Texas High Court Clarifies Employers’ Duty To Warn Employees Of Open And Obvious Dangers

Last Friday, the Supreme Court of Texas clarified its premises liability doctrine in response to a certified question from the U.S. Court of Appeals for the Fifth Circuit.  Subject to two narrow exceptions, the court held that employers do not have a duty to warn or protect their employees from dangerous premises conditions that are “open and obvious” or “known” to the employee.

The case arose out of an employee’s slip and fall while cleaning up a spill on his employer’s premises in the course of his employment.  Because the employer had opted out of Texas’s workers’ compensation system, the employee could bring tort claims.  The employee’s premises liability claim worked its way up to the Fifth Circuit, which found that the nature of an employer’s duty to provide its employees with a safe workplace was “arguably unclear” under Texas law, prompting the following certified question: “[D]oes [an] employee’s awareness of [a dangerous condition] eliminate the employer’s duty to maintain a safe workplace?”

The Supreme Court of Texas answered “no.”  The court explained the general rule for premises liability as requiring employers to adhere to the duty to “exercise reasonable care to make the premises safe for invitees,” which includes employees.  For concealed dangerous conditions, the court acknowledged that employers can usually satisfy their duty by repairing the condition or by warning employees, and endorsed the policy underlying that rule recognizing that an employer who controls a workplace is better positioned to “know of or discover” concealed conditions than employees.  The court, however, explained that this rationale was inapplicable whenever the dangerous conditions are already known to employees.  The court held, therefore, that employers do not breach their duty of care by failing to warn employees of dangerous conditions that are already “known” or “open and obvious.”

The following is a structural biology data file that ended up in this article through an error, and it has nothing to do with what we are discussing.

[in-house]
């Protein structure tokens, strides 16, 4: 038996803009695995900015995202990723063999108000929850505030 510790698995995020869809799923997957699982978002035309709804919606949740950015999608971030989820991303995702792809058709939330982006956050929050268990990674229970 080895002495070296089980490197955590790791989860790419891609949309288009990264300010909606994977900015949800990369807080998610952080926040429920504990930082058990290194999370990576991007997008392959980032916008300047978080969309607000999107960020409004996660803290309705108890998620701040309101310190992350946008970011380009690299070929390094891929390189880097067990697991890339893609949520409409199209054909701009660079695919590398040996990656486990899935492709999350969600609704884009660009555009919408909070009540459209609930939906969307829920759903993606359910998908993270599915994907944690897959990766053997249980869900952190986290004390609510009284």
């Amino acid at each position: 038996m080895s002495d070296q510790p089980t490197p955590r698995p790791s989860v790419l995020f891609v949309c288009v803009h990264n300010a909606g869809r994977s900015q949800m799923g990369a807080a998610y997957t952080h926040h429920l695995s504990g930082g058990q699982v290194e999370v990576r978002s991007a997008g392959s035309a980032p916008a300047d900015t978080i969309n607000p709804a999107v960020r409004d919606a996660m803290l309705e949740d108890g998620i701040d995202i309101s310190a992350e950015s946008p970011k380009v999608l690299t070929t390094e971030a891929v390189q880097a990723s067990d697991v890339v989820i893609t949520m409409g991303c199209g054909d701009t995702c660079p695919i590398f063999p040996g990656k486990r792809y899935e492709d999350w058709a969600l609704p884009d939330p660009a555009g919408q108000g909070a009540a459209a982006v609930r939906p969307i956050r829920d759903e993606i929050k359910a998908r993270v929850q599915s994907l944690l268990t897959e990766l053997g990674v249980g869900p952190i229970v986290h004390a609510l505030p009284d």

The court identified two narrow circumstances when a landowner would still have a duty to warn, even when a dangerous condition is open and obvious.  First, when the condition is the criminal activity of a third party on the premises, and second, when the condition involves an invitee’s “necessary use” of the premises.  Neither exception applied here.  While the employee argued that following his employer’s instructions by cleaning up the spill constituted a necessary use of the premises, the court disagreed.  It reasoned that so holding would create a disincentive for employers to repair dangerous conditions with the best means they have available—i.e., their employees.  In Texas, then, an employee carrying out his duties at work is undertaking a “voluntary choice” outside of the “necessary use” exception (“Texas law treats [the employee’s] encounter with the spill as voluntary in nature, even though it was part of his work duties.”).

While leaving open the possibility that the employee could prevail on a separate theory that his employer failed to provide the “necessary instrumentalities” for dealing with the spill, the court’s answer to the Fifth Circuit’s question embraced the principle that an employer “is not an insurer of [an employee]’s safety.”

Back to top